NOTE: Due to the occasional use of profanity (not frequent) and use of innuendo I would recommend this story for readers above the age of 13.

CONCLUSION:

Unmarriageable is a beautifully authentic and compelling modern-day retelling of Pride and Prejudice. One that stands out for its culturally diverse dynamic, vibrant details, and inspiring messages about family, values, and marriage. I highly recommend!

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  19 Responses to “Unmarriageable – Soniah Kamal”

  1.  

    Thanks for the recommendation, Meredith! It’s really interesting to see a P&P version set in Pakistán and realizing that this story has, in fact, much in common with the rules and social conventions which existed during the Regency era in England.
    A good choice to my TBR pile! ;)t

    •  

      It was soooo interesting for that very reason. Especially as I’ve read a bunch of modern-day P&Ps where such parallels need to invented and contrived! Hope you get the chance to read it soon!

  2.  

    I saw this one and thought it would be fun. I am so glad that you enjoyed this modern retelling set in a different culture. Definitely going to read it.

  3.  

    As a Janeite and an immigrant with a multicultural background, I love to see the Universal themes and diversity of Austen’s work.

  4.  

    I adored this book. and the one I read had a glossary in the back.

    •  

      Oh awesome!! I’m so glad to hear it! Was it the UK version? I just went and double checked mine *incase I somehow missed it!* and sadly it didn’t have a glossary.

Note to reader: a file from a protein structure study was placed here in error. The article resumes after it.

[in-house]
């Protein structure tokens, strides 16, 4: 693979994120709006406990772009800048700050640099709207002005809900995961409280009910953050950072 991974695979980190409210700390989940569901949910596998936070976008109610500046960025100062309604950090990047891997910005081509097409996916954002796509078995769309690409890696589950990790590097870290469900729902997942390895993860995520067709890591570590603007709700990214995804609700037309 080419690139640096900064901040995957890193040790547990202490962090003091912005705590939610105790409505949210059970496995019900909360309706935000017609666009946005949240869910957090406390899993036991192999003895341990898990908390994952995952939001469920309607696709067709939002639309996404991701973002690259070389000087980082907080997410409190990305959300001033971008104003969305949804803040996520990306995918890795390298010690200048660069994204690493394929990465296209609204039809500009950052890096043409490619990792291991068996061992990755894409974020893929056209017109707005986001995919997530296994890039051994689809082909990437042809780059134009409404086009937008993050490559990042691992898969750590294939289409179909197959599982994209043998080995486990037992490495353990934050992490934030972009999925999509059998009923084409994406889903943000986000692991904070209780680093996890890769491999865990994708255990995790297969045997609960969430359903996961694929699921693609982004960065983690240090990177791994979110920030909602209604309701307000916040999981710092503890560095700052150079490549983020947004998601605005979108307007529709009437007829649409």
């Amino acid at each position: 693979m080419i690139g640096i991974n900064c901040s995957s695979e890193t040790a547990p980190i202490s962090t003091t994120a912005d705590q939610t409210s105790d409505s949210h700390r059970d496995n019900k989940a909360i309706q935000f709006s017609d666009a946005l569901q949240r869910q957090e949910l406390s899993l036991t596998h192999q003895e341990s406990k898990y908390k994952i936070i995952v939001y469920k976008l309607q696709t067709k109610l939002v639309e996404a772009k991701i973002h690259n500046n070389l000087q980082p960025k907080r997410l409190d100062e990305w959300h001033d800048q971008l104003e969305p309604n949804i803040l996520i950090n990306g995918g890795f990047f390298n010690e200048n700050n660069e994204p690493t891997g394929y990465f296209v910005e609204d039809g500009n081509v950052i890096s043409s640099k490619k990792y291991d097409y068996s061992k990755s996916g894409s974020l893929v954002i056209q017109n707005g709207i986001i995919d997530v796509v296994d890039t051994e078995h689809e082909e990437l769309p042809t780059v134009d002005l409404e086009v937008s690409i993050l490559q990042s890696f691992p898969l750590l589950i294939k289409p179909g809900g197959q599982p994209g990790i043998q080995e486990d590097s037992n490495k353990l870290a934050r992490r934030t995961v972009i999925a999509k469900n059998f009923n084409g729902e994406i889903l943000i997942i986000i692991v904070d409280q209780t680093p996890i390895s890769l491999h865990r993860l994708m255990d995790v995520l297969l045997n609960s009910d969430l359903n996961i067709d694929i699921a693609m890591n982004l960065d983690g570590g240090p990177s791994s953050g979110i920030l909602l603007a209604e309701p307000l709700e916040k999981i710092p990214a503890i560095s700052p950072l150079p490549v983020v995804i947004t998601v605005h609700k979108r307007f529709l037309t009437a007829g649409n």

5.  

    Excellent! Spot on review. I agree. I too enjoyed and am ever amazed how well Austen translates to other cultures and times.

  6.  

    Thank you for another thoughtful review Meredith. I finished reading this book a few days ago. I enjoyed it and I found the parallels between Regency England and early 21st century Pakistan fascinating. It’s definitely well worth a read.

  7.  

    I think this sounds fascinating to say the least. The fact that Austen is so relatable to our sister fans in the East has been buzzing in JAFF news for years, if ever so slowly. In fact, Meredith, didn’t you host a group of women who had started writing Austeneque who are friends and fans of the original…..sometime last year? I cannot find it now. I also have read that there’s a big South American contingent. Anyway, I’m eager to read this, and I wish the author all the best luck for this book and hopefully more in the future.

    •  

      Yes! I did host two authors from the Austenistan collection last summer – Laaleen Sukhera and Saniyya Gauhar. It is wonderful to see how far-reaching Jane Austen’s works are! She is global! Thanks so much for sharing your thoughts, my friend! I’m so happy you enjoyed my review!

  8.  

    Thanks for another thorough and thoughtful review! This is a book that’s definitely only my list.

    There’s a great podcast about how Jane Austen translates well in Pakistani culture — this one featuring the author and editor behind the anthology Austenistan. Here’s the link if you’re interested in the podcast, which is really fascinating because it looks not only at Austen and Pakistani culture, but at the experience of women more generally in the world (https://www.npr.org/2018/07/10/627779858/austenistan).

  9.  

    I love P&P stories set in other cultures! Have been curious about this one; thanks for giving it the inimitable Meredith review touch!

  10.  

    This book has been recommended to me by several sources. So many good books and so little time…trite but it remains true. Thanks for sharing.